Zimbabwe News and Internet Radio

South Africa’s Eskom mulls near-permanent blackouts for 24 months

By Kailene Pillay | IOL News |

SOUTH AFRICA – Eskom is chewing over the idea of implementing stage 2 or 3 load shedding on a near-permanent basis for the next two to three years, the cash-strapped parastatal announced on Sunday.

This is in an attempt to give more predictability to the public.

Eskom’s chairperson of the board, Mpho Makwana said the board has met about 50 times in the last 112 days discussing and contributing to the newly-developed power recovery plan.

The power utility also confirmed that chances of Stage 8 load shedding has been reduced even though the country has already experienced high stages of load shedding.

Eskom called a media briefing on Sunday morning to provide an update on the current system challenges.

Makwana said that the current estimated time for the first phase of return of service is in 2024. This is dependant on the whether the permanent state of Stage 2 and 3 load shedding while the power recovery plan goes smoothly over the next two years.

He said that Eskom was once named the ‘Global Energy Utility Company of the Year in 2001’ and they aimed to return to its glory days.

However, Makwana warned that the execution of the power recovery plan will not happen over a short space of time.

He said that Eskom, which is fast approaching its centenary in March this year, does have the ability to fix its challenges.

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“The challenges at Eskom are not insurmountable,” Makwana said.

While the country has been experiencing high stages of load shedding, the current recovery plan aims to reduce those stages. Eskom has been at pains to explain that increasing load shedding stages were an act of last resort.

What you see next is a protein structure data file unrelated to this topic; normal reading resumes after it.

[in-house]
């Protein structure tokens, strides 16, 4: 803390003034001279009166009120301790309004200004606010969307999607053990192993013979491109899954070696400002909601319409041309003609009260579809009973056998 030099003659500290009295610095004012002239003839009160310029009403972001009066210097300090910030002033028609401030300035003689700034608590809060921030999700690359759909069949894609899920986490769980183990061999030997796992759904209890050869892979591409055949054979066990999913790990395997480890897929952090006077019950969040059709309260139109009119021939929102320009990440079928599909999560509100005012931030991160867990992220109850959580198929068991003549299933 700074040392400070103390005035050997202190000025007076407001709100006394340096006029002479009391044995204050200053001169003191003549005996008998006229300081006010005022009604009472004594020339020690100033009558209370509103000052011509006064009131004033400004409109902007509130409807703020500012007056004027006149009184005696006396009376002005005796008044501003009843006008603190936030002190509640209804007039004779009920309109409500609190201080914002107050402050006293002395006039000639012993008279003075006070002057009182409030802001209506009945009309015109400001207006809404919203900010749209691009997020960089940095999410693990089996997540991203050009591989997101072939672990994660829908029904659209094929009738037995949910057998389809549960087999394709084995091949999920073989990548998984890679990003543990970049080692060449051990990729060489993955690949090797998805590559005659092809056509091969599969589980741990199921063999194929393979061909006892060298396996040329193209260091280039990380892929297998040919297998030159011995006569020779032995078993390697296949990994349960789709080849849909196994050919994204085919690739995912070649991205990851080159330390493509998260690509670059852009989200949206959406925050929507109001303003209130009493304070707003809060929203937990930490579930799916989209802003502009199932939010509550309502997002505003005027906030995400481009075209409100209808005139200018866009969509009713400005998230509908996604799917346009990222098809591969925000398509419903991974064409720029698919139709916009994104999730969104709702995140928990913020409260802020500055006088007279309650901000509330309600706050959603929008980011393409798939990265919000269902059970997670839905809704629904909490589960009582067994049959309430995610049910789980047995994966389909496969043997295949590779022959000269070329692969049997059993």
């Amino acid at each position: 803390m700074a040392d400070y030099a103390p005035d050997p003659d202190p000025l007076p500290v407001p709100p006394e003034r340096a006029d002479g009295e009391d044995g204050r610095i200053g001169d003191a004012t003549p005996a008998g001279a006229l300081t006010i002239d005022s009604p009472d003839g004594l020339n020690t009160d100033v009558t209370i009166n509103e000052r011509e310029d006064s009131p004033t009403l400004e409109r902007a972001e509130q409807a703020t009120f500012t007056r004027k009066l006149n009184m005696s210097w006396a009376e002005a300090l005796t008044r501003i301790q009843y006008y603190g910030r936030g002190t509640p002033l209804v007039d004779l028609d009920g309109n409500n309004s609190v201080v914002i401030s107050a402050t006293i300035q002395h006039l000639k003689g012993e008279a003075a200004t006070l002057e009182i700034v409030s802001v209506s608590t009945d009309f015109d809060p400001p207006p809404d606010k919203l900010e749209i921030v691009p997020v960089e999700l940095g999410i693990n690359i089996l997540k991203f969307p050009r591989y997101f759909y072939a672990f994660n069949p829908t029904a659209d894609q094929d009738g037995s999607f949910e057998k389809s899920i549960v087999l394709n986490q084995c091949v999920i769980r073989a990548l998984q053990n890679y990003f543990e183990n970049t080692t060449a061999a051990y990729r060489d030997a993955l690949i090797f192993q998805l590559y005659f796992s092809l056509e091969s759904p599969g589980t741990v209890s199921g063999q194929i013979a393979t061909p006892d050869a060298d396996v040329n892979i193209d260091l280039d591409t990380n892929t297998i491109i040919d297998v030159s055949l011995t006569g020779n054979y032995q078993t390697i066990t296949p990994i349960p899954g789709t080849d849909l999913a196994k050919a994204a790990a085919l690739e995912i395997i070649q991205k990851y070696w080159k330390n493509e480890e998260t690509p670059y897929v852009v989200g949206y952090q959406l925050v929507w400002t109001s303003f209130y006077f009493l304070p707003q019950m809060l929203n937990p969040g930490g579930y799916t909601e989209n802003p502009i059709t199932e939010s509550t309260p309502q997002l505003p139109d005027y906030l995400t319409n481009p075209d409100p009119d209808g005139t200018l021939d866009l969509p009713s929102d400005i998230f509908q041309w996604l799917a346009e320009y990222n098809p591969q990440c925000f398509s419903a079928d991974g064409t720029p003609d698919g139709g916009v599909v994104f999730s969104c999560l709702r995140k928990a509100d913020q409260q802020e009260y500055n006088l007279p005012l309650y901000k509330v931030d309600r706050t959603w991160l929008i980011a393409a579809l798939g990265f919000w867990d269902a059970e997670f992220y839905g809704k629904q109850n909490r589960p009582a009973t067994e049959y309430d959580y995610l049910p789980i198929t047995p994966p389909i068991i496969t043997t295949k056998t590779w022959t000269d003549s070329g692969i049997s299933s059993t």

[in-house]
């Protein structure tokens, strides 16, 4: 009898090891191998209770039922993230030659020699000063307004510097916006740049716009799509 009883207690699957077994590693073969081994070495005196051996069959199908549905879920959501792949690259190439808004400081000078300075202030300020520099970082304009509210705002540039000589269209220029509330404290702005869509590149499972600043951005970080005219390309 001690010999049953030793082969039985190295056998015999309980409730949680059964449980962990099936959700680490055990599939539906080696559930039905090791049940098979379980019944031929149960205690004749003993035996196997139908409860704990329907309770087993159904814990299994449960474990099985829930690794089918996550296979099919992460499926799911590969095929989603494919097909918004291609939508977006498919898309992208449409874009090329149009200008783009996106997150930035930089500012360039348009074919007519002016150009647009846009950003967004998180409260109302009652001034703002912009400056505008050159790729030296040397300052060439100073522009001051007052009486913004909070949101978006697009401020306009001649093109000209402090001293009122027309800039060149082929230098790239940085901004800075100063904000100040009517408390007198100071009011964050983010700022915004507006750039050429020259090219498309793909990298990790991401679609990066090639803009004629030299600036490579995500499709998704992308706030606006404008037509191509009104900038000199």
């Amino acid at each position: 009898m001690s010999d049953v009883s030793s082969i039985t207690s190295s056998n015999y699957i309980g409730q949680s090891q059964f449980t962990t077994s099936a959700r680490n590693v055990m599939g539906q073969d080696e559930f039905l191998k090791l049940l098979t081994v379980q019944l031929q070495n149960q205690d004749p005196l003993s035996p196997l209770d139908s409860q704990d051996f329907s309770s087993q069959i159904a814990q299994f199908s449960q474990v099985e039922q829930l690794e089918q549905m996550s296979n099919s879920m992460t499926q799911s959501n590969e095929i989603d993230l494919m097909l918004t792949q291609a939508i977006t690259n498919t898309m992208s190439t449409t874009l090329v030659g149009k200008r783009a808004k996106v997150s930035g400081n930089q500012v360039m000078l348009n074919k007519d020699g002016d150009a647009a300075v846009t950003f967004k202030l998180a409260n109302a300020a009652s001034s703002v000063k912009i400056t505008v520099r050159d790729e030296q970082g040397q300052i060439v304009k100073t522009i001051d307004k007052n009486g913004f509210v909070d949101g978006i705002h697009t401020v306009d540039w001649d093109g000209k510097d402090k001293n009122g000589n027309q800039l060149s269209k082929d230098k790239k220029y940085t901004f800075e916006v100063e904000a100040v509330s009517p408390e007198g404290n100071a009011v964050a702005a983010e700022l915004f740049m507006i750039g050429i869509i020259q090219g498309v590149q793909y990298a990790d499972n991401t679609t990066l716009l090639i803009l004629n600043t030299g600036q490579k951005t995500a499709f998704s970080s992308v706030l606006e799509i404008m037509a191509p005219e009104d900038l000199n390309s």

The power utility has, however, said that chances of Stage 8 load shedding were receding.

In the same breath, however, the power utility stated that there was always a chance that things could change.

“But I can assure you that we are working with world class teams who know exactly what to do. So that chance of a total blackout is reducing however the system still remains unpredictable and volatile,” said CEO Andre de Ruyter.

He also warned that municipal debt is approaching R57 billion.

“If we don’t receive payment for electricity we provide, it places us in a compromised situation,” he warned.

South Africa is currently on Stage 2 load shedding until 5am on Monday.

The country will then be moved to a Stage 3 from 5am to 4pm and Stage 4 from 4pm to 5am rotation through the week.

There is no risk of any higher stages of load shedding at this time, he said.

In addition to placing the country on a permanent state of load shedding, the power utility was also working on bringing back six power stations as part of its recovery plan.

De Ruyter said that Kusile 1, 2, 3 will take at least eight months to return, while Medupi is expected to return in September next year.

De Ruyter announced his resignation from his leadership position at the power utility last year after a reported attempted murder attack. According to reports, De Ruyter had to hospitalized after his coffee was laced with cyanide.

Board chairperson Makwana said the journey to acquire new leadership has commenced as they search for a new Chief Generations Officer and new group CEO.